“I usually give $30 to Worldbuilders during the annual fund raising. Today Dec. 1st I read the Blog entry Pat wrote about his Mom. Then Pat wrote about matching and the Heifer matching as well even though he thought he was all done donating this year. I shared the Blog entry to my 6 year old and my 9 year old and asked them if they wanted to give to the fundraiser from their own money. They have a savings jar and a spending jar each. They both wanted to donate and my 6yr old said he would give $20 and my 9yr old said he would give $10. They are great kids and just amaze me at times like this. So here is $30 from me and $30 from the boys. Thank you for giving me this moment with my boys and what you do for all the other kids out there through Worldbuilders.”
Some people are donating Christmas gifts, like Gavin and his family:
“We’re skipping (almost) all Christmas presents this year as a family. We want to make sure 2 girls get the chance to go to school. All of our needs are met, it’s time we help others.”
Or like Lauren and her brother.
“My brother and I are both pretty bad at Christmas presents. Our wants are either pathetically simple (I would like some warm socks) or wildly unattainable (a $2000 gaming laptop). But neither of us actually need anything*, and Christmas should be about warm fuzzies and making the world better, not knicknacks that sit on a shelf. So we’ve decided that the best way to say “I love you” sounds a lot like “I bought someone else a goat”. So here we are. Personally I hate goats, after some bad experiences at a camp petting zoo, but I wish this goat many happy years of providing healthy food and maybe some income to its family, on behalf of Dan Bradford and his lovely new wife Lisa. Merry goatmas, everyone.”
*not quite true, I really do need socks.
We had surprises too. People who went an extra mile, even after they’d already contributed something fabulous.
Authors Bishop O’Connell and Brenda Cooper matched the funds raised from their tuckerization auctions. BeLinda, the winner of the True Dungeon game auction, also matched what she paid for that auction with a donation.
There are some stories, though, that just floored us. Like this #BilboItUp.
Here’s one from the fundraiser page:
“In Hebrew the word for life is the same as the word for the number 18. It has become tradition to give gifts/donations in multiples of 18. It is my hope that my gift of $100 x 18 (life) touches 100 lives.”
$1800 is enough for 12 irrigation pumps.
That doesn’t just install a pump (though that by itself is already pretty great). It gives farmers training in water conservation and irrigation techniques. 12 irrigation pumps help improve the yield of 12 different community farms. Which means those farmers will produce food more efficiently, and that makes it something they can sell for less. Which means the other people in their community can afford more food.
I think it’s safe to say that your donation will effect 100 x 18 people.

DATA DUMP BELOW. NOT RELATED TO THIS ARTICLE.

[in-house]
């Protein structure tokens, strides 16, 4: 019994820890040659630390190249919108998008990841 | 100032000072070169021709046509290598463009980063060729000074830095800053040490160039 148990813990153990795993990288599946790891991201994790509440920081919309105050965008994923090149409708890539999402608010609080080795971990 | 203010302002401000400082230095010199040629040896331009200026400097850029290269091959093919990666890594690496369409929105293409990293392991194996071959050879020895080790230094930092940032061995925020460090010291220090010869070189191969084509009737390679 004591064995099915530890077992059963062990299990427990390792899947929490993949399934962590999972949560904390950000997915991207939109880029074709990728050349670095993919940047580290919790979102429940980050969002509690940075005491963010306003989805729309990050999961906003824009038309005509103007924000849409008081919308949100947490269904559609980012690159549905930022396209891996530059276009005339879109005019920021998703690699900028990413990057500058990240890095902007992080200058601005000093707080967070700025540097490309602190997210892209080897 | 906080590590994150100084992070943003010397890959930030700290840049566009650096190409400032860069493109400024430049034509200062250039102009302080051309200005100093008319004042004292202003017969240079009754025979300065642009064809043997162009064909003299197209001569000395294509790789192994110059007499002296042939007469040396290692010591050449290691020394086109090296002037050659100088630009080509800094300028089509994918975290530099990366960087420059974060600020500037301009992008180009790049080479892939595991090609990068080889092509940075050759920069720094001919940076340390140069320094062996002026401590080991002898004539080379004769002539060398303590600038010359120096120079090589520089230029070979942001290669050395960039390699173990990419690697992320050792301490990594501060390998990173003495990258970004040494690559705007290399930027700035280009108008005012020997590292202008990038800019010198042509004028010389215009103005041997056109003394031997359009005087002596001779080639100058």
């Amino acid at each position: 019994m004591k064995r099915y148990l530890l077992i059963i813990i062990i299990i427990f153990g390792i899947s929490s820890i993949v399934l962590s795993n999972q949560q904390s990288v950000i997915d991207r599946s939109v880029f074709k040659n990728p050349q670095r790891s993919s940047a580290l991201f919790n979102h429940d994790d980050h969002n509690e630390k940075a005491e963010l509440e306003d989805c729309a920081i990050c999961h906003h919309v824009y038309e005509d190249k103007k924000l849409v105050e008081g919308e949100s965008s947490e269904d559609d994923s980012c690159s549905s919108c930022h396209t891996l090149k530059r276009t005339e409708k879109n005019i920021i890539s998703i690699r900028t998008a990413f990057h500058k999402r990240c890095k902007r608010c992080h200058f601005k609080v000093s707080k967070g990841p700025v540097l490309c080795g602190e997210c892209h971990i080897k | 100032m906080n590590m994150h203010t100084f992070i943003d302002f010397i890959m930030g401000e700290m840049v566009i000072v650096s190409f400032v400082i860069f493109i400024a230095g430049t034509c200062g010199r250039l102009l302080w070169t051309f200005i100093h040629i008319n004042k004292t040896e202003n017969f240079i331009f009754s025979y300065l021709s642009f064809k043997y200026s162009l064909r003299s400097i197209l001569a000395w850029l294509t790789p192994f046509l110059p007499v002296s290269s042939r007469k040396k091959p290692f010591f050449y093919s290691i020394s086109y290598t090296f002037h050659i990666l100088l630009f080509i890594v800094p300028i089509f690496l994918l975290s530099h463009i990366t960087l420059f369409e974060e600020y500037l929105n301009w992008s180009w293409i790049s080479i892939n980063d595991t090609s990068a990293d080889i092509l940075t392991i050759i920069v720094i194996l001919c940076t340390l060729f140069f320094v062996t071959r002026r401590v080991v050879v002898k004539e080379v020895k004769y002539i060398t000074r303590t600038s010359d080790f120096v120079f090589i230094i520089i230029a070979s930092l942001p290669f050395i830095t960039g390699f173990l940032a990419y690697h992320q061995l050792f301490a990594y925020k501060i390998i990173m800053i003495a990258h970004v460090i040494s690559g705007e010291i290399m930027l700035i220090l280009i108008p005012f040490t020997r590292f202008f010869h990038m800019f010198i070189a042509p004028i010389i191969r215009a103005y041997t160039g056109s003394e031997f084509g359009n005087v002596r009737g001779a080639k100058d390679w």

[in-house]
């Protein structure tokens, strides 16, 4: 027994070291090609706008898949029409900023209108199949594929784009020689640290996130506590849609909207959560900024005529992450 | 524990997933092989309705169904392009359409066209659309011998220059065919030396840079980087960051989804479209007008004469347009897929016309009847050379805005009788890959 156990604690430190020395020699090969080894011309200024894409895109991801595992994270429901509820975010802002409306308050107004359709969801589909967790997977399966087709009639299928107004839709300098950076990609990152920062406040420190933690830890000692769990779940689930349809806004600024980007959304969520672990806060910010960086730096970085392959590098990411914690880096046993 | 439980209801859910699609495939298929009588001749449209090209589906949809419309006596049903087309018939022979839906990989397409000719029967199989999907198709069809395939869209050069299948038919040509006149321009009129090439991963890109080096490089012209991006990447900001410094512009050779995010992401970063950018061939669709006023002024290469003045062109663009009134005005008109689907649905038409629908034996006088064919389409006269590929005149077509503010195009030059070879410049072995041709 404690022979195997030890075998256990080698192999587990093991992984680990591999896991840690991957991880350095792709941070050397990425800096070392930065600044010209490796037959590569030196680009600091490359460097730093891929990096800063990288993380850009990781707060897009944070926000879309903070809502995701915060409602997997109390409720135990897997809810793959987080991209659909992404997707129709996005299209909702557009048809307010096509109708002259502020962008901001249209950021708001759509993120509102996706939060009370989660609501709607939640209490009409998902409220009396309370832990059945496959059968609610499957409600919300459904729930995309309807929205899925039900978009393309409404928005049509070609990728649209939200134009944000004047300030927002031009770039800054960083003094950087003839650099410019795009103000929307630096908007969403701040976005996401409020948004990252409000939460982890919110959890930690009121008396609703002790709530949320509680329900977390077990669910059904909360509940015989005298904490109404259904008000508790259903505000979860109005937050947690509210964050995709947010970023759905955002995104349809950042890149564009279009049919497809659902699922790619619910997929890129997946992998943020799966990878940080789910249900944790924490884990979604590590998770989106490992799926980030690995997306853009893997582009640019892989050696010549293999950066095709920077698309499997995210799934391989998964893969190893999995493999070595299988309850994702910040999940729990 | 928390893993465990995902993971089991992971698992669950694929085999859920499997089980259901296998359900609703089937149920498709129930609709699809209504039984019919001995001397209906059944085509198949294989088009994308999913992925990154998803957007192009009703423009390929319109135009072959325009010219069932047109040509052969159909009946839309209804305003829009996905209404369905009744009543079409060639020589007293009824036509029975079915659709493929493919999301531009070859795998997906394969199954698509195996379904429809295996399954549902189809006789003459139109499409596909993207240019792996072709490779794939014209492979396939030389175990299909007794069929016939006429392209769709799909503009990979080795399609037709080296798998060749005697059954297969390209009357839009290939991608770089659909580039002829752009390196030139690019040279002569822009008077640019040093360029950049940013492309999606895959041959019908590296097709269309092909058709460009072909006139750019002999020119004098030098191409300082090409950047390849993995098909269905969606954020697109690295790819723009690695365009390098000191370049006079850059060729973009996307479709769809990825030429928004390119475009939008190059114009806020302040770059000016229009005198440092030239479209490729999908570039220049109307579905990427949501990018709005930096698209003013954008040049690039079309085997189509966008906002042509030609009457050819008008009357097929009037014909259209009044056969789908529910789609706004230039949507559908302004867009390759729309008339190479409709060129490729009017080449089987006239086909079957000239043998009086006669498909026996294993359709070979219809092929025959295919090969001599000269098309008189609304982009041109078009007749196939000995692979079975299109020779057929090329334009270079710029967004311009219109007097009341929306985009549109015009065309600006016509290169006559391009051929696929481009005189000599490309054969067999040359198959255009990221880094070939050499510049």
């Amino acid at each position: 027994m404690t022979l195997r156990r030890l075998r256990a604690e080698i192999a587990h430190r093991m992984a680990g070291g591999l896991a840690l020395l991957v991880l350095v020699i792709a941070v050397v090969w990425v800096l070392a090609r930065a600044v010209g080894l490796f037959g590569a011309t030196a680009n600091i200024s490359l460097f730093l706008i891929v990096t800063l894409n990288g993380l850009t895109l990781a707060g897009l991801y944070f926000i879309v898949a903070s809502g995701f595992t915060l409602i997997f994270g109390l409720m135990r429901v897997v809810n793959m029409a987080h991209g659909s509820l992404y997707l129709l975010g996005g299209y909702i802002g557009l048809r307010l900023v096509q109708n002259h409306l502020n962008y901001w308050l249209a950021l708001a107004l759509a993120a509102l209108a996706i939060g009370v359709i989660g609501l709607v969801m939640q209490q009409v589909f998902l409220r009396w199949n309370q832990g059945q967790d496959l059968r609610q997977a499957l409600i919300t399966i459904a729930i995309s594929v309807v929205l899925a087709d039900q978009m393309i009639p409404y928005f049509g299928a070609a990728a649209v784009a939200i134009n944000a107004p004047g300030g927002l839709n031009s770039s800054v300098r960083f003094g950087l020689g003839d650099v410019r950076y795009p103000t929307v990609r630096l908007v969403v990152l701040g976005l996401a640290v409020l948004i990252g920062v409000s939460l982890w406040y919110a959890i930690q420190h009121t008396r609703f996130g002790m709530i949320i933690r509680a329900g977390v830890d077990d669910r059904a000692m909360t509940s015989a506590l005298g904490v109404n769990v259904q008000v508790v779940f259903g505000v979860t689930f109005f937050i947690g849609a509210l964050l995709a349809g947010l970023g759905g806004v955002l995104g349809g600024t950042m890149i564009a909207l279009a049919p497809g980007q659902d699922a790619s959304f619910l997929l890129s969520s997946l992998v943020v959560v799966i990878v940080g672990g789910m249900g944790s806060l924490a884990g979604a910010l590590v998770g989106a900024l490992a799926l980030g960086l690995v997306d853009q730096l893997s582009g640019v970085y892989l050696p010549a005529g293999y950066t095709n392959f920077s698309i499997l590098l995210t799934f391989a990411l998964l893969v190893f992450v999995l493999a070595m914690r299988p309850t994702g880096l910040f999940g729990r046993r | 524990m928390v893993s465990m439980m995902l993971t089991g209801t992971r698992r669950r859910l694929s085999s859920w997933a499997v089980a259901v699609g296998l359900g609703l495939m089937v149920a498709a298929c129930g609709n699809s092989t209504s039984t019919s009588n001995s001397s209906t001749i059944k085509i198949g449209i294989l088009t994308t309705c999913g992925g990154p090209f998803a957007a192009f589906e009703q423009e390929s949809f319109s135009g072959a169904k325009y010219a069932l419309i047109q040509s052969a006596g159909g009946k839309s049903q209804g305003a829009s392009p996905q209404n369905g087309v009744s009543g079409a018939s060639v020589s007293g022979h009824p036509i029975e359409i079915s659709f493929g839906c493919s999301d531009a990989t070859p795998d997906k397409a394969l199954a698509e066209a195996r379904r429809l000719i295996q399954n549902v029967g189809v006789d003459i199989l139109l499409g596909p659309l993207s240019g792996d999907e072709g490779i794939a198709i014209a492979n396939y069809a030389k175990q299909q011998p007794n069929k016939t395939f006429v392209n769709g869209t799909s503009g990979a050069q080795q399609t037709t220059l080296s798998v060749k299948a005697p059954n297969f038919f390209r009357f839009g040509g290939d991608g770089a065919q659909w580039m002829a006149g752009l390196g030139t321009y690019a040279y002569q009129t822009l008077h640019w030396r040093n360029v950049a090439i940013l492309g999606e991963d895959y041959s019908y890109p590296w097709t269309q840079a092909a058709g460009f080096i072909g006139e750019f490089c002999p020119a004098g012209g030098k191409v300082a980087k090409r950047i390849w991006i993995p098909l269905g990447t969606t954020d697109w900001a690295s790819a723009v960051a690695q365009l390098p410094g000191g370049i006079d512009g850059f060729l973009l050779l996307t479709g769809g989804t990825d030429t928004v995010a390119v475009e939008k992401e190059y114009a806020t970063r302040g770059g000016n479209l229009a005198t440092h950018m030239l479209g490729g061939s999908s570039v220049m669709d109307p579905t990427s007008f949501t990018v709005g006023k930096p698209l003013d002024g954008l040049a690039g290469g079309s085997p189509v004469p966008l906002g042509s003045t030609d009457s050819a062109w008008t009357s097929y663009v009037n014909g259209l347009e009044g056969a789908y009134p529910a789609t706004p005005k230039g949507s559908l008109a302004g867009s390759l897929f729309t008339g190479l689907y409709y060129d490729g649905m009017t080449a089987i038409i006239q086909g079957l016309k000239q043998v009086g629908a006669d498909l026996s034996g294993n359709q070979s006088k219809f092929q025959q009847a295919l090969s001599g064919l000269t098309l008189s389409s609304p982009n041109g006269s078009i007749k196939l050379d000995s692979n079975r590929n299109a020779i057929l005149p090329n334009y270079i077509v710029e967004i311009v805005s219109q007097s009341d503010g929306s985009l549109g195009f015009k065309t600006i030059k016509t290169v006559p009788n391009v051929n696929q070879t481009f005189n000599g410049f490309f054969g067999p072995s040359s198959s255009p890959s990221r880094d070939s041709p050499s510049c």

Of course, not everyone has 1800 dollars to give. Luckily people like Victoria understand that in Heifer’s hands, $20 bucks can change someone’s life, too.
“As a starving college student, I don’t have a lot of money, free time, or sleep. But I do have a roof over my head, food, and an education. Even though I can’t give a lot, I owe it to those with less than I do to give something. I hope the flock of ducks are cute as well as helpful!”
And Jeremy really hit it on the head:
“I often feel like I don’t have much (renting an apartment, used car, trouble saving for my own house) then I slap myself for being a spoiled idiot and think about people who have to plan ahead to drink water. This charity seems the best to me since it focuses on a sustainable environment. Fruit trees instead of canned peaches and the like.”
Honestly, there are so many of these little stories. If we included half of them, this blog would be ten thousand words long.
Okay. Just one more from Jacob:
“I’ve been farming for five years now, and have been lucky enough to help a small school in Tanzania start a farm so the children at the school can eat a simple lunch. Heifer International consistently renews my faith in humanity with the amazing work you do. Words cannot describe what a gift to the world you people are. Thank you.”
As I’ve said. Today is the final day for the fundraiser. We have until midnight UTC-8 to hit our final goal of $1,225,000, make use of all of the matching offered to us, and hit our final stretch goal.
(Details over here, if you like.)
Okay fine. Just one more. From Ariella:
“My 8yo daughter heard me discussing WorldBuilders at the dinner table, and asked if she could donate. $2 may not be much, but it’s 15% of her savings. I think we’re doing something right with this one :)”
Thank you all so much, everyone. Thanks for caring. Thanks for helping out. And thanks for proving to me yet again that people are inherently good.
Here’s the link to the donation page. Just in case you might find a use for such a thing….